• Many employers are more concerned with hybrid working and increasing work from home than engaging with the issues around hours 
  • Labour shortages are driving openness to part time working among employers 

A unique experiment to build on 

Lead author, Professor Clare Kelliher said: “Flexible furlough was a unique experiment in part time working and it was one that many employers and employees learnt a lot from as they put it into practice. It’s vital that we don’t lose that knowledge or willingness to innovate in the workplace – employers should now be looking to build on what they learnt to attract and retain talent. 

“The world of work is going through unprecedented change with the move to hybrid working and events like the great resignation. Part time work offers a route for employers and employees to successfully navigate upheaval and thrive into the future. 

“The government rightly wants to see the economy grow. Investigating part time working and encouraging its widespread use where appropriate could bring many millions of people currently excluded from work back into the workforce and boost the economy at a time when it is desperately needed.” 

Part time working a ‘real path to growth’ 

Dr Charlotte Gascoigne, Principal Research Fellow for the project, added: “Many organisations are missing out on the huge benefits that part time working can bring.  The experience of using the flexible furlough scheme has demonstrated the benefits of practical trials in changing mindsets about different ways of working. It’s important to encourage that kind of innovation by setting up a formal, funded pilot covering a range of job types and industry sectors, perhaps modelled on the recent trial of the four-day week. This would allow employers to assess the costs and benefits of part-time working in different circumstances.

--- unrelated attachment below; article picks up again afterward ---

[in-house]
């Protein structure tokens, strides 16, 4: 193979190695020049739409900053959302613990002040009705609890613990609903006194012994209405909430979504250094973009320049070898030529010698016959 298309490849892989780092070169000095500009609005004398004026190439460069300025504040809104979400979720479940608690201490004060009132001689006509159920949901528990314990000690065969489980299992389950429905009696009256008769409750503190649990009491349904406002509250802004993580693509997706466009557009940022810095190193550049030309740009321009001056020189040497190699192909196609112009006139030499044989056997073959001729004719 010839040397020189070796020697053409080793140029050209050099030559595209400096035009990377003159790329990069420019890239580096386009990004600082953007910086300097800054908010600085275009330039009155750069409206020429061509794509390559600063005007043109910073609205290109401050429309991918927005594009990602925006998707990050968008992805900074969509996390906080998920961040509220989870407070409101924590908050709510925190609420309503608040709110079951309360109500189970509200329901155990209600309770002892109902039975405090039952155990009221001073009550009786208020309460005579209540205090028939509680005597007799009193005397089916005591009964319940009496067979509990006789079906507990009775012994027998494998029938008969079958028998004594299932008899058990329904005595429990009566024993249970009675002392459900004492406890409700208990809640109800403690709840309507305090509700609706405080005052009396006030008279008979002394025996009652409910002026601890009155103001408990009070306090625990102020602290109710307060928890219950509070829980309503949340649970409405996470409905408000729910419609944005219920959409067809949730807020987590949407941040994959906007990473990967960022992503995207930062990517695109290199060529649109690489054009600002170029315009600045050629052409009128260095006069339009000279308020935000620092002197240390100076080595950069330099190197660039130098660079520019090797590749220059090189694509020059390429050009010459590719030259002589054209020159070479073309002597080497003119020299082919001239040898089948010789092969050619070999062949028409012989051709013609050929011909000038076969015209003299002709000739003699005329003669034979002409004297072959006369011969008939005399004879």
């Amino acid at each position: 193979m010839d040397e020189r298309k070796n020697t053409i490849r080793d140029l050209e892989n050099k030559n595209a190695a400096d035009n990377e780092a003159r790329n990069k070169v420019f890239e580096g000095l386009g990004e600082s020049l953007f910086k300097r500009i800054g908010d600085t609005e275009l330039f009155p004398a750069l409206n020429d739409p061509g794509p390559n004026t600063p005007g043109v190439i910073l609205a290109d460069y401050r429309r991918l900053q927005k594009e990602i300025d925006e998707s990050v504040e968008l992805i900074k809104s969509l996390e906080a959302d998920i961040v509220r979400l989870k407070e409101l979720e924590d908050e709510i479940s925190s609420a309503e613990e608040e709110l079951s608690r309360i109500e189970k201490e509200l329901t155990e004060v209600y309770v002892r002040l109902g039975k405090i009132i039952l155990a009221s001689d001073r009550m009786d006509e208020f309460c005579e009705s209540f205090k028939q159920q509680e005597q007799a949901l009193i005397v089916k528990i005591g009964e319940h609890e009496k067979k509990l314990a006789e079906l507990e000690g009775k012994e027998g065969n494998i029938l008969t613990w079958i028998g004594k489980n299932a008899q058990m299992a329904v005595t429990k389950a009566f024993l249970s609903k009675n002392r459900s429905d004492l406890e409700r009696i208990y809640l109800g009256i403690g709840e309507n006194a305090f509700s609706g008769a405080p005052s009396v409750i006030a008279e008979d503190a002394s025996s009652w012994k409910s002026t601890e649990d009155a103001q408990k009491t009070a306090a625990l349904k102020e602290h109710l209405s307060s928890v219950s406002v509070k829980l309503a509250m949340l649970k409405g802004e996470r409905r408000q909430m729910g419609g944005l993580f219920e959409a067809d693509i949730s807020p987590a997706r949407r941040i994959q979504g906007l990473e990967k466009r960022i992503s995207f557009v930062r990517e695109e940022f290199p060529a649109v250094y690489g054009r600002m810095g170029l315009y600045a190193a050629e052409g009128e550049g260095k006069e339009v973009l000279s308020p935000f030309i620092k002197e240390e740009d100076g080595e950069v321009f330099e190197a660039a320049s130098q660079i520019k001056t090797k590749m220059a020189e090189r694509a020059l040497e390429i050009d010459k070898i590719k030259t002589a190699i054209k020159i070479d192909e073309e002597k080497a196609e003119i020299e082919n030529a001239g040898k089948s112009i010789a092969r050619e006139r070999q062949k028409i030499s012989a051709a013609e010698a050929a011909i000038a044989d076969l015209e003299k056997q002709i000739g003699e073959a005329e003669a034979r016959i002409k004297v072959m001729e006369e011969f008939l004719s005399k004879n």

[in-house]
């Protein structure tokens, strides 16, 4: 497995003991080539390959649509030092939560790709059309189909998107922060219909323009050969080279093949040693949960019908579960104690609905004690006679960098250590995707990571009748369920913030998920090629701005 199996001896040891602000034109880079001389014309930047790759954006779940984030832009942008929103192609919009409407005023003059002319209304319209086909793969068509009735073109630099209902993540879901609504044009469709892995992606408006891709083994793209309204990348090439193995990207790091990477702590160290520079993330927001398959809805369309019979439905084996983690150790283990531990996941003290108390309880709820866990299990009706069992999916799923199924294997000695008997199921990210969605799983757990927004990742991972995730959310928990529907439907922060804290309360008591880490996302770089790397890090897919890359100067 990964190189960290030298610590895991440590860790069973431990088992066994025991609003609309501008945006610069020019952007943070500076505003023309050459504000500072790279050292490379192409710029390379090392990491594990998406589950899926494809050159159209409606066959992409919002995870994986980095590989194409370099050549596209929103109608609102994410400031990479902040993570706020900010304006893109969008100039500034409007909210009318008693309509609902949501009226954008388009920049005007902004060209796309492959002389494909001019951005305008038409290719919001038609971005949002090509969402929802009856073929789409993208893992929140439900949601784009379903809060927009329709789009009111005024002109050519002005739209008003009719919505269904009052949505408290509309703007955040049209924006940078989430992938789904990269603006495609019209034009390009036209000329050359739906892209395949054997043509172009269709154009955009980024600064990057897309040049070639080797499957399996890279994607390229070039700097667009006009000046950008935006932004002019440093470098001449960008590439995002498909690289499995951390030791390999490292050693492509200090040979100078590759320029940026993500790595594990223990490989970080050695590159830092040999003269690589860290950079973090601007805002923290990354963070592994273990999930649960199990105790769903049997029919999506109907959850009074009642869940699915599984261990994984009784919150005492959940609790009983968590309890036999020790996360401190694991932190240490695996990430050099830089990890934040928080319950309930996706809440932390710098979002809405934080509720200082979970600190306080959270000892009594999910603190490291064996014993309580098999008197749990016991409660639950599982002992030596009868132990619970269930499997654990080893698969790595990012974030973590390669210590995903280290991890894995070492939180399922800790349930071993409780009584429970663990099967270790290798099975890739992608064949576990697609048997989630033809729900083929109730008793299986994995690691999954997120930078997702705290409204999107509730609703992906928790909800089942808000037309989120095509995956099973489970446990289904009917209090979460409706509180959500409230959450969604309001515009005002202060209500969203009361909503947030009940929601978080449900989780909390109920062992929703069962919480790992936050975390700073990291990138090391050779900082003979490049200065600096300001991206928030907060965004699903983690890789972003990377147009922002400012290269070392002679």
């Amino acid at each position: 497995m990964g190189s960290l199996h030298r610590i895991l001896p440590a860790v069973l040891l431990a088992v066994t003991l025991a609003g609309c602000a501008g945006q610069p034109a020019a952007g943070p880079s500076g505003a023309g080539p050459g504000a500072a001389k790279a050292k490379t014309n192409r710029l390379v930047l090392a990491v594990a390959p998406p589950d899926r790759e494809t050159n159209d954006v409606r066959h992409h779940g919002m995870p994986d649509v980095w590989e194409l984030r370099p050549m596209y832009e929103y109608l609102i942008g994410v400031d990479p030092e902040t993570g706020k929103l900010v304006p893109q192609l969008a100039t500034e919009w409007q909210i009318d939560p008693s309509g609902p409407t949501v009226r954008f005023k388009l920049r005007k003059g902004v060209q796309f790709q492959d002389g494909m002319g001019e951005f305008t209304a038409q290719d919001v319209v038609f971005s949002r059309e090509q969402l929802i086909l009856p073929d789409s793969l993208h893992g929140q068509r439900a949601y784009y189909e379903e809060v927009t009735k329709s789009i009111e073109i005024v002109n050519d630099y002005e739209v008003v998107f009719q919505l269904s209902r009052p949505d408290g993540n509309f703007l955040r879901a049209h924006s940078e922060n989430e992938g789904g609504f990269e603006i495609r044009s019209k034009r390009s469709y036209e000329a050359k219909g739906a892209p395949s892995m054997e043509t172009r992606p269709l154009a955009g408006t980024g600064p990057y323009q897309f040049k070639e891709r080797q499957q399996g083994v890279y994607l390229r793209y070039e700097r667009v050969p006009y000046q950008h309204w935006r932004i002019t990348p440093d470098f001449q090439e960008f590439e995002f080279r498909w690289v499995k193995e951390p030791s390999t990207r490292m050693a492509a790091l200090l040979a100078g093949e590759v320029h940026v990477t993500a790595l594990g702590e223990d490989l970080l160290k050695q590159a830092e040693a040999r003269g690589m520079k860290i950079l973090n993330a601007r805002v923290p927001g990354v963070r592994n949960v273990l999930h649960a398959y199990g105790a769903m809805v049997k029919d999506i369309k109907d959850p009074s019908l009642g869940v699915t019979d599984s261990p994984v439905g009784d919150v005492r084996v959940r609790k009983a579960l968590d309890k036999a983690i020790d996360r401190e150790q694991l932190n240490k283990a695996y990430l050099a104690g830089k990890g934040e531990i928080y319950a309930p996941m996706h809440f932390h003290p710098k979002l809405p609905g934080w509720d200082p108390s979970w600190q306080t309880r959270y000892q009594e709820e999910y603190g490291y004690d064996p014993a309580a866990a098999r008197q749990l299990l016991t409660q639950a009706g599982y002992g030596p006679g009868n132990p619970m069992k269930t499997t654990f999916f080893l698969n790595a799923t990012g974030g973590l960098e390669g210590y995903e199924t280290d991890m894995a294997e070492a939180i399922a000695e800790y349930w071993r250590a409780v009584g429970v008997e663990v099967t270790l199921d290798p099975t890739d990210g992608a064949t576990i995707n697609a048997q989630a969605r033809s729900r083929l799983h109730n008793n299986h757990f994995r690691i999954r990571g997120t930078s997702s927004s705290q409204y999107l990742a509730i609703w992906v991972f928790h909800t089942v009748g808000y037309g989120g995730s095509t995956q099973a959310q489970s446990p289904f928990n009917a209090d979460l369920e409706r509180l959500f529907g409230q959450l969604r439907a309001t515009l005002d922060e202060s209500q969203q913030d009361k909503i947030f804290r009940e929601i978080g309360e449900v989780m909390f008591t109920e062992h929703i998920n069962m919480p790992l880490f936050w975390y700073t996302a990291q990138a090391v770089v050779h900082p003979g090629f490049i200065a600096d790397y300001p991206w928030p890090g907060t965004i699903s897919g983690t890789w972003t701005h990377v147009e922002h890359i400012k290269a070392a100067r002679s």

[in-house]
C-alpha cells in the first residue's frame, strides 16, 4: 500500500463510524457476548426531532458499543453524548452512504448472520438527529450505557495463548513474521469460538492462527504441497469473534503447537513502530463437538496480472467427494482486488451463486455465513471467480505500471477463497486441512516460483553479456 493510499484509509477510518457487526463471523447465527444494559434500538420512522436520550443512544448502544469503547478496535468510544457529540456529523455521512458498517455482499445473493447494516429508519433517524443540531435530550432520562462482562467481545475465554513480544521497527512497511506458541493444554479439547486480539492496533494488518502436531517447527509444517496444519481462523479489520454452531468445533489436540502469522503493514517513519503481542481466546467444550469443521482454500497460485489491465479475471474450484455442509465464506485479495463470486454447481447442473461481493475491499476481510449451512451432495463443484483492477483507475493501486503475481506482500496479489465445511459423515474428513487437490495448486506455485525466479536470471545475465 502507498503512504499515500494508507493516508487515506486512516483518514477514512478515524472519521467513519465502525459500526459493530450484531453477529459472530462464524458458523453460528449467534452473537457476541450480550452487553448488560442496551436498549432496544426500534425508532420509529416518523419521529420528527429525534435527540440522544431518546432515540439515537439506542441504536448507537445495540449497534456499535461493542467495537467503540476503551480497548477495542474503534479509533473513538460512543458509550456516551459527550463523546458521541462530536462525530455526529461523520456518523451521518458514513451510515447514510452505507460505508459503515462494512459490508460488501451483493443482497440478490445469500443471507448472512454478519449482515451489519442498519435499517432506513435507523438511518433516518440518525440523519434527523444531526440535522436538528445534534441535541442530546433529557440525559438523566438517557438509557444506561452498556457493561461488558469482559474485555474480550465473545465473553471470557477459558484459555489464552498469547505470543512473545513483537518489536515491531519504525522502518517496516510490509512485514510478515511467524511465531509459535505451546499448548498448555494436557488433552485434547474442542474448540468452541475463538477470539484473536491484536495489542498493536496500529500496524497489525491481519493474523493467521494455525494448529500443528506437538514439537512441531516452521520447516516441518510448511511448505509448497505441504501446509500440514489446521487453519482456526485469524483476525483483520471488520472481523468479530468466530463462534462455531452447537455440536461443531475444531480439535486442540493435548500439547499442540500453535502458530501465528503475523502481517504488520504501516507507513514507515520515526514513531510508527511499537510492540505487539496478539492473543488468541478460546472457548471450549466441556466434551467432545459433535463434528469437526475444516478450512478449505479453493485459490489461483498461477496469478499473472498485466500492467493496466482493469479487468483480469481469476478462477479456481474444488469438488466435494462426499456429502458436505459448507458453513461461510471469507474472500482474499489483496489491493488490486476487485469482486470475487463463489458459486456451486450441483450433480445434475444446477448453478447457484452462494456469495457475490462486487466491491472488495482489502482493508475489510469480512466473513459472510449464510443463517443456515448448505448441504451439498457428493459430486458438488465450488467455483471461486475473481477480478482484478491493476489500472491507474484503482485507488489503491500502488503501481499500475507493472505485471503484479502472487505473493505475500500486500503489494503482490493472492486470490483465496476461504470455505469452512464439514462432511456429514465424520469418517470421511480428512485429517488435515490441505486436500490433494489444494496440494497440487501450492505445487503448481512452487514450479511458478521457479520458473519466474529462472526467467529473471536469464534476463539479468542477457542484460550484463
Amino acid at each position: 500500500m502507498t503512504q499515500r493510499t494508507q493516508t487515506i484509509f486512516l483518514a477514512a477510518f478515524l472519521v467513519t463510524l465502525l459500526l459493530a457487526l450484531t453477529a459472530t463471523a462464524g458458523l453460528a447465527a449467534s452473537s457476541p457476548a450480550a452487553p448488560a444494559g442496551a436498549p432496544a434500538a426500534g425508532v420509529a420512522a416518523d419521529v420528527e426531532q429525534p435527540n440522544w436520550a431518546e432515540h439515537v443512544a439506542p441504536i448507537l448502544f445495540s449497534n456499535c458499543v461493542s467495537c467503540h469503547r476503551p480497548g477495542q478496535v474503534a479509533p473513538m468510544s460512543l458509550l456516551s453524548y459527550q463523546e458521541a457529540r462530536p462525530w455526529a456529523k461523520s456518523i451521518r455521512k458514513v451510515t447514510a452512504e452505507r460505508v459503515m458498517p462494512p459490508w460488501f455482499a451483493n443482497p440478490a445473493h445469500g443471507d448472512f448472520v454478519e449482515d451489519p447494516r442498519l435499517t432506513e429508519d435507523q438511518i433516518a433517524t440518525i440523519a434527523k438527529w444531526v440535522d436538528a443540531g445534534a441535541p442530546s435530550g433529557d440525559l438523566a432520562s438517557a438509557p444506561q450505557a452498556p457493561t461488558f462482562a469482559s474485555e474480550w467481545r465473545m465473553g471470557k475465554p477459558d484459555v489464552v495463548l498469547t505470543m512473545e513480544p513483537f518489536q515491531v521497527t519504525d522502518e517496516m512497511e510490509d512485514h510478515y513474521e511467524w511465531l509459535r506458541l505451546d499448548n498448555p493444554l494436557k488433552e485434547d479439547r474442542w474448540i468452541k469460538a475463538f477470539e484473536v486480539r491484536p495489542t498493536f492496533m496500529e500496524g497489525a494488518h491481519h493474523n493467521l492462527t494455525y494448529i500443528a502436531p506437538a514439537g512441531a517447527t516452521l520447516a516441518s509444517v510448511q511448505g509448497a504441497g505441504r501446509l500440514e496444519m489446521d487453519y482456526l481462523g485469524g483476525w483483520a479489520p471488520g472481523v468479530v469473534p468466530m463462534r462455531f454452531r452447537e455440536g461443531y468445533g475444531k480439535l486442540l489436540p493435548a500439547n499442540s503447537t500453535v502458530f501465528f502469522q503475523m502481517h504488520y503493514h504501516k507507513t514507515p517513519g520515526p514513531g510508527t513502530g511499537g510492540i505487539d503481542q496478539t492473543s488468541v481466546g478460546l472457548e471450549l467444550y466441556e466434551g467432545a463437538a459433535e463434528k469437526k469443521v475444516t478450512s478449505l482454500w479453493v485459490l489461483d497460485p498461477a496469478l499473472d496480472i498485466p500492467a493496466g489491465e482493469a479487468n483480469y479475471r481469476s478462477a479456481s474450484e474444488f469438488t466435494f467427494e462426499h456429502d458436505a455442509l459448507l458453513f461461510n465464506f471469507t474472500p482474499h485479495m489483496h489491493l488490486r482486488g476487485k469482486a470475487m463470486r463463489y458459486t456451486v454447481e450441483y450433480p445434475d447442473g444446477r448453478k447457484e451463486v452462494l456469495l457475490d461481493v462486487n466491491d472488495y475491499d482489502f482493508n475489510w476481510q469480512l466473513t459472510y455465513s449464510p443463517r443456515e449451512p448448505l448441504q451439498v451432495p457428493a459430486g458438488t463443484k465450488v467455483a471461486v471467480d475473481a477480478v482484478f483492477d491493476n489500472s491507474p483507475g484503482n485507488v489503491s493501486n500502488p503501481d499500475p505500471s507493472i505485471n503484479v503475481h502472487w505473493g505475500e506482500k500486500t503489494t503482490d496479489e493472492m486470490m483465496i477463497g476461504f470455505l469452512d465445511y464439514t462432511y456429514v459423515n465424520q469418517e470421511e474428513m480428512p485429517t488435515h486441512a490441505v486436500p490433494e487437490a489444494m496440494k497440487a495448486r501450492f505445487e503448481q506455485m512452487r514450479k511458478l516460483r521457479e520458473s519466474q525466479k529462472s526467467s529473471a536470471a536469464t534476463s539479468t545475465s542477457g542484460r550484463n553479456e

“Too many people are currently excluded from the workforce and the whole country suffers due to missing out on the talents of those with caring responsibilities, the experience and expertise of older workers and the skills of people with disabilities and long-term health conditions. Part time working offers an effective route back into work for many people and a real path to growth for the government and the economy more widely.” 

Former Business Minister and Visiting Professor at Cranfield University, Jo Swinson, said: “Employees and employers alike can see that workplace practice and culture is rapidly changing in the wake of the pandemic experience. One-size-fits-all working patterns no longer make sense – offering part time working is one of the important ways employers can attract and retain talented staff. This insightful research should be read closely by everyone interested in the future of work – I urge employers and government to act on its recommendations to embrace the economic benefits that part time working can bring.”